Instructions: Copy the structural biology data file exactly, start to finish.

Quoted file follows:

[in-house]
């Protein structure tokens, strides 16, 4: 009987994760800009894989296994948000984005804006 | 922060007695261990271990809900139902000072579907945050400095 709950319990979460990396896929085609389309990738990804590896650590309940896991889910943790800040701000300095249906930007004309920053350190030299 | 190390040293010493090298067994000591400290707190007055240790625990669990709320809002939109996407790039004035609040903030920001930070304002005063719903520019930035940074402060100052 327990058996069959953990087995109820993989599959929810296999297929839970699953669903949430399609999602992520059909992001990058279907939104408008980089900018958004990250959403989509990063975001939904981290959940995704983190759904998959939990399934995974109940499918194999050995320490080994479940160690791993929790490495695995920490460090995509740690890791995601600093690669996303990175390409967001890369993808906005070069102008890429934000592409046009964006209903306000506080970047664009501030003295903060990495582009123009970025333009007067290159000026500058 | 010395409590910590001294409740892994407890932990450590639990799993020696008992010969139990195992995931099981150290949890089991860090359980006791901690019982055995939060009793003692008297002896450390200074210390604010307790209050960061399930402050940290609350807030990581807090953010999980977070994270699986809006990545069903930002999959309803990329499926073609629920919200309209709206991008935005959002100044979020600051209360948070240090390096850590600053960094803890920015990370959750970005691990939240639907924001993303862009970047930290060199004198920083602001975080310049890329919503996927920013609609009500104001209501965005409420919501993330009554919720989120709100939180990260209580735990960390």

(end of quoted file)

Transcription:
[in-house]
């Protein structure tokens, strides 16, 4: 009987994760800009894989296994948000984005804006 | 922060007695261990271990809900139902000072579907945050400095 709950319990979460990396896929085609389309990738990804590896650590309940896991889910943790800040701000300095249906930007004309920053350190030299 | 190390040293010493090298067994000591400290707190007055240790625990669990709320809002939109996407790039004035609040903030920001930070304002005063719903520019930035940074402060100052 327990058996069959953990087995109820993989599959929810296999297929839970699953669903949430399609999602992520059909992001990058279907939104408008980089900018958004990250959403989509990063975001939904981290959940995704983190759904998959939990399934995974109940499918194999050995320490080994479940160690791993929790490495695995920490460090995509740690890791995601600093690669996303990175390409967001890369993808906005070069102008890429934000592409046009964006209903306000506080970047664009501030003295903060990495582009123009970025333009007067290159000026500058 | 010395409590910590001294409740892994407890932990450590639990799993020696008992010969139990195992995931099981150290949890089991860090359980006791901690019982055995939060009793003692008297002896450390200074210390604010307790209050960061399930402050940290609350807030990581807090953010999980977070994270699986809006990545069903930002999959309803990329499926073609629920919200309209709206991008935005959002100044979020600051209360948070240090390096850590600053960094803890920015990370959750970005691990939240639907924001993303862009970047930290060199004198920083602001975080310049890329919503996927920013609609009500104001209501965005409420919501993330009554919720989120709100939180990260209580735990960390």